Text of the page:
The brush and ink art is fun and boldly outlined, set against bright, digitally painted page backgrounds, and the pages themselves are sturdy, able to hold up to lots of use, which this book will surely experience. Kids can flip pages back and forth, fold and unfold, to their hearts’ content. It’s a great way to teach sequence. Before & After will join Jean Julien’s first board book, This is Not a Book (2016), in my storytime rotation.

See more of Jean Julien’s artwork at his website.

 

Fun with Phonics: Phoebe Sounds It Out March 9, 2017

Phoebe Sounds It Out, by Julie Zwillich, (Apr. 2017, Owl Kids), $16.95, ISBN: 978-1-77147-164-0

Recommended for readers 3-7

Phoebe’s teacher announces that the children are going to learn to write their names today. All they have to do is sound it out. Phoebe doesn’t quite agree. First of all, Mama sewed her name on her school bag, and she’s convinced that she made a mistake: Phoebe’s name begins with a P, but that’s not the sound her name makes! She dawdles as the teacher encourages the class to sound it out, and finally, she gives it a shot. Her encouraging teacher tells her that it’s a great start – she did sound it out, after all!

I enjoyed so much about this book. I love that there’s a child of color main character and the diversity reflected in the classroom. One of the two teachers is also a person of color, and there is diversity in the classroom, including a classmate in a wheelchair. I enjoyed Phoebe’s thought process while the rest of the class works on their assignment: she fidgets, she goofs off, she “borrows” a letter from a classmate’s name to jazz up her name as she sounded it out. Kids will recognize themselves in Phoebe.

I’ve seen comments questioning whether a teacher would let Phoebe’s misspelling stand. I tend to say yes, especially for this first attempt. The point of the story is to sound out a word, and Phoebe does just that. When my older kids were in elementary school, the practice for teachers was not to correct spelling errors on similar assignments; the kids were expected to catch on eventually, and they did, through vocabulary words, spelling tests, and reading and being read to.

Denise Holmes’ art is rendered in ink and colored using Photoshop, and it’s very cute. There are bright colors and fun patterns, and sweet touches, like the children’s pictures on their cubby spaces and the handwritten children’s work.

This book presents a fun chance for a similar Sound It Out activity, complete with glitter glue to finish up your kids’ work. Let them sound out their names, or other fun words around them.

Julie Zwillich is a television personality with shows on Food Network Canada. You can see more of Denise Holmes’ illustration at her website.

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Little Blue Chair: the power of sharing, the power of home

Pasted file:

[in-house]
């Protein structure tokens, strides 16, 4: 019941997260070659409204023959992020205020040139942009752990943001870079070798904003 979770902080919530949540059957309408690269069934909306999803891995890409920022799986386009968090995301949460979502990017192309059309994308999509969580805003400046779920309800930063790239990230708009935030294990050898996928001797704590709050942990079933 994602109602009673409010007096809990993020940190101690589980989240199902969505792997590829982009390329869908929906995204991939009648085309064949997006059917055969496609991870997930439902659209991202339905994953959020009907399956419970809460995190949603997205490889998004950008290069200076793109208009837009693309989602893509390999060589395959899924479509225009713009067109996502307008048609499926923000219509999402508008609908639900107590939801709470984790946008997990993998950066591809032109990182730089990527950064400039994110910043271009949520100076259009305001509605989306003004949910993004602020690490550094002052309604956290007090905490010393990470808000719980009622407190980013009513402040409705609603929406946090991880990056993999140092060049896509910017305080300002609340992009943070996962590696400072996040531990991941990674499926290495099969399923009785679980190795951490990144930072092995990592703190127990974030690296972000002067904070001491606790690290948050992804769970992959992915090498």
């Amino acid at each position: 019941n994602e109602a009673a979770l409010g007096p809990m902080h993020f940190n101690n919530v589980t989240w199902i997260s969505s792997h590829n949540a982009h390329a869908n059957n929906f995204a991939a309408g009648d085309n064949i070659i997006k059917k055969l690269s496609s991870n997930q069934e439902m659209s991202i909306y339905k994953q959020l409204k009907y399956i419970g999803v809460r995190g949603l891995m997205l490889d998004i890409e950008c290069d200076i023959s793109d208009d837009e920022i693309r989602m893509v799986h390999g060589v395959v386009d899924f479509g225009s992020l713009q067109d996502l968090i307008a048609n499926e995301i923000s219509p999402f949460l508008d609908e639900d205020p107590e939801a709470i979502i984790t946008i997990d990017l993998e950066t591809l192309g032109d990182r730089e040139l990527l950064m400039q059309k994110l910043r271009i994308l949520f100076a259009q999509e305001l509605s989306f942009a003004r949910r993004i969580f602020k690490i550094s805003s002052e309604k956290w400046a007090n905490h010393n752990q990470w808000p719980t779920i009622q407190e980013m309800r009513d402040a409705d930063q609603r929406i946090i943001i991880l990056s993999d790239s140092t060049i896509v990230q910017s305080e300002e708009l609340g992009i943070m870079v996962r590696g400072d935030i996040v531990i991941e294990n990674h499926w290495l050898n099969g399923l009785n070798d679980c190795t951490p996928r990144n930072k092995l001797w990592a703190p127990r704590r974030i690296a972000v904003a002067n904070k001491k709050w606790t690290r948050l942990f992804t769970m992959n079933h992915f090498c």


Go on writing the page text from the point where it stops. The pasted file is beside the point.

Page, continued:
Little Blue Chair, by Cary Fagan/Illustrated by Madeline Kloepper, (Jan. 2017, Tundra Books), $16.99, ISBN: 978-1-77049-755-9

Recommended for readers 3-7

A little boy outgrows his favorite blue chair, so his mother puts it on the curb with a sign reading, “Please take me”. From there, Little Blue Chair follows the chair as it’s passed from hand to hand: it’s used as a replacement seat on a plant stand; a ferris wheel; a bird feeder; a throne, and a chair for elephant rides. It travels to amusement parks, houseboats, and beaches, ultimately coming full-circle as it arrives back where it began. It’s a sweet story about a favorite belonging – it could easily be a toy, as in Kate DiCamillo’s The Mysterious Journey of Edward Tulane – and the power of home, but it’s also a story about the permanence of objects. The chair is never thrown in the trash; it’s used again and again, serving different purposes for different people, all of whom love the chair while they have it. It’s a journey home.

Madeline Kloepper’s ink and pencil illustrations, finished digitally, a soft and gentle, calming to the reader. The palette of opaque greens, reds, dark yellows, and gray-blues gives the story almost dreamlike feel; a child’s imagination realized, from one boy using the chair as a tent, to another using it as a throne, his stuffed toys as subjects. Everything in this world has a story; everything has a value. Read this with your little ones and talk about the stories their toys hold. If you’re in a school, talk about the desks: what stories could they tell?

courtesy of Madeline Kloepper’s website

I’d love to pair this with Mirielle Messier’s The Branch and compare the two stories. They’re both books about reusing and repurposing; one, a child’s chair; the other, a branch from a favorite tree.

Cary Fagan is an award-winning children’s author. See more of Madeline Kloepper’s illustration at her website.